The subtitle is long, but it's exactly a guide to understanding what this film is made of. So I don't know why there is still confusion about if it's me or not. I talk about my personal experience, from my point of view of what I have been going through, but at the same time, the more personal it gets, the more universal it becomes. By trying to recollect my memories, I collect a collective memory of millions of people like me that have been dislocated and have fractured identities, emigrating from other countries, and all that you lose on the way – and all that you gained.


(Image credit: Netflix)

The first major scene in this movie is a birth, but it's a dream sequence. It really took me by surprise after reading that this movie has an autobiographical side, and then we see a baby being born, but then the baby wants to go back into the womb.

But shouldn't we provoke that? Shouldn't we shake conventional narrative? Shouldn't we really approach something so personal as I went through [Iñárritu and his wife, editor Maria Eladia Hagerman, lost a child just days after they were born], because I have the strength now to separate from 25 years that that happened. I wanted to really challenge myself to say, 'Okay, I'm ready to say that, and see it with another view, with love, even the absurdity that life comes and goes for everybody.' But when something so unexpected, when something happens like that, it makes your life so fragile, that you are shaken, and you are affected. But suddenly you know that this is the rule of our existence, that you come and go, we are shadows, and you say, 'Okay, I want to shake that and I want to embrace and I want to observe that with some tenderness, and some absurdity.'

You've said previously that this movie was harder to make than the Revenant, and I imagine that's because of that introspection rather than the filmmaking.

To make a film is relatively easy when you have something to hold on to. There are rules and techniques, there are certain recipes. When you go inward, when you get into the introspection, it's a very scary place because there are no rules, there are no answers, you get lost and it's very elusive. And what we do normally has a lot of risk, but this, not having anything to hold on to and to have everything possible, it's a very difficult thing to convey. I didn't want to have any structure because I didn't have any structure. When you put together all this, it's elusive. Once I got all these sequences, I wondered how to flesh out the borderline between what is reality and imagination. You can go obvious, "Oh, it's a dream," or, "Oh, it's a real film with some crazy things," but how do you navigate the flow of consciousness? To get that visually was an incredible journey because I have never done that before. That's how I interpreted it, but it was difficult to put it together.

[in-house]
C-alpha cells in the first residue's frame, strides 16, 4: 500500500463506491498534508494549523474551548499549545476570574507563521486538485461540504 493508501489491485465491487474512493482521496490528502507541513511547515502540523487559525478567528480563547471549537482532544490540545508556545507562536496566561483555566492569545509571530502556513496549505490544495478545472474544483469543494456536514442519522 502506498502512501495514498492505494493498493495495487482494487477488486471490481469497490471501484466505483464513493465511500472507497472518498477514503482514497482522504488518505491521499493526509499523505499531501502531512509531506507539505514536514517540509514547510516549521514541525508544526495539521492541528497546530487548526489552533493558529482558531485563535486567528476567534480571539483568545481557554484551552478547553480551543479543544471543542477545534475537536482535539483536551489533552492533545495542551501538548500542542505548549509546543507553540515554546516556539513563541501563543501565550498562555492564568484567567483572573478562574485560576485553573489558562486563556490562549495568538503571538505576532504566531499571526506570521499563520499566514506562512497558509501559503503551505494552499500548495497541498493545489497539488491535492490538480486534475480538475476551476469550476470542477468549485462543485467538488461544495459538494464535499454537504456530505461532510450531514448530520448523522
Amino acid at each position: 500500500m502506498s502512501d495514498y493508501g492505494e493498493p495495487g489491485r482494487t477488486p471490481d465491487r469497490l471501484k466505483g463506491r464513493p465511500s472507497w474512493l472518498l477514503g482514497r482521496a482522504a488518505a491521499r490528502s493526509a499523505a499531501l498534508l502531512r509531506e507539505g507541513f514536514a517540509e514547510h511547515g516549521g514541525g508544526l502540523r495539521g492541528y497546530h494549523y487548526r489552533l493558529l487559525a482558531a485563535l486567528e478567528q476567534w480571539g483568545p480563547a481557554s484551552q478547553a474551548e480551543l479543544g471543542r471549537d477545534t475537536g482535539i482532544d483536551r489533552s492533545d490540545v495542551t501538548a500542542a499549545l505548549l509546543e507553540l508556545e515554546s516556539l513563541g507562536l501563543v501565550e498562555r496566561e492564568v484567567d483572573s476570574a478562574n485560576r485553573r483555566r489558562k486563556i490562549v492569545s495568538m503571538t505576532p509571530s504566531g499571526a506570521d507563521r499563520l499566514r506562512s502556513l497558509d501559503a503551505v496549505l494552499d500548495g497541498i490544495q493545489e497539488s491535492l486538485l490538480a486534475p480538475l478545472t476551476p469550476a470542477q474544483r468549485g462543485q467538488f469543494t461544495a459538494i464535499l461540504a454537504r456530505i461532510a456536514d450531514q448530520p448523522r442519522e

Because of that, everything in this does feel very specific, but the version I saw was 20 minutes shorter than the one that played at film festivals earlier this year. What went into that process? Why cut the movie down?

I barely took anything out. If you saw the original version, you would not notice it. It was just to really get into some moments a little later and get out a little earlier. And in a way, punctuationally to really make the internal rhythm of each of these moments a tiny bit stronger, solidly, and get to the point a little bit more clearly and faster. But nobody will have noticed where I cut the film, the film is intact. I learned that I could make it better. And actually, I could do two months more trying to shape it. Because it's true, the editing of a film is an endless journey. And it's a joyful process because you are shaping things. I could be doing it still.


(Image credit: New Line)

Bardo also has a meta-narrative throughout. At one point, a side character, Luis, who's a populist journalist and reviewer essentially comments on the main character's work, and the comment is essentially about the movie we're watching. Luis, for instance, criticizes Silverio for using historical figures to make a point, then a few scenes later, the main character meets historical figures to make a point. Where's the line where you stop and don't do something because it will take the audience out of the movie?

There is no right or wrong or good or bad. That moment came to me as a conversation about two ex-collaborators where one became full of himself, which is Luis. He thinks that he possesses the truth and that he knows what people should think and what is right and wrong in a dogmatic way. He possesses that certainty. That is what is really very strong in the world. That's why it's so polarised, because every aspect in politics, in religion, in everything, everybody thinks they possess the truth. Nobody is allowing certainty. That's a bad word. You should be solidly on one side or the other, you cannot be in the middle. And that guy represents that.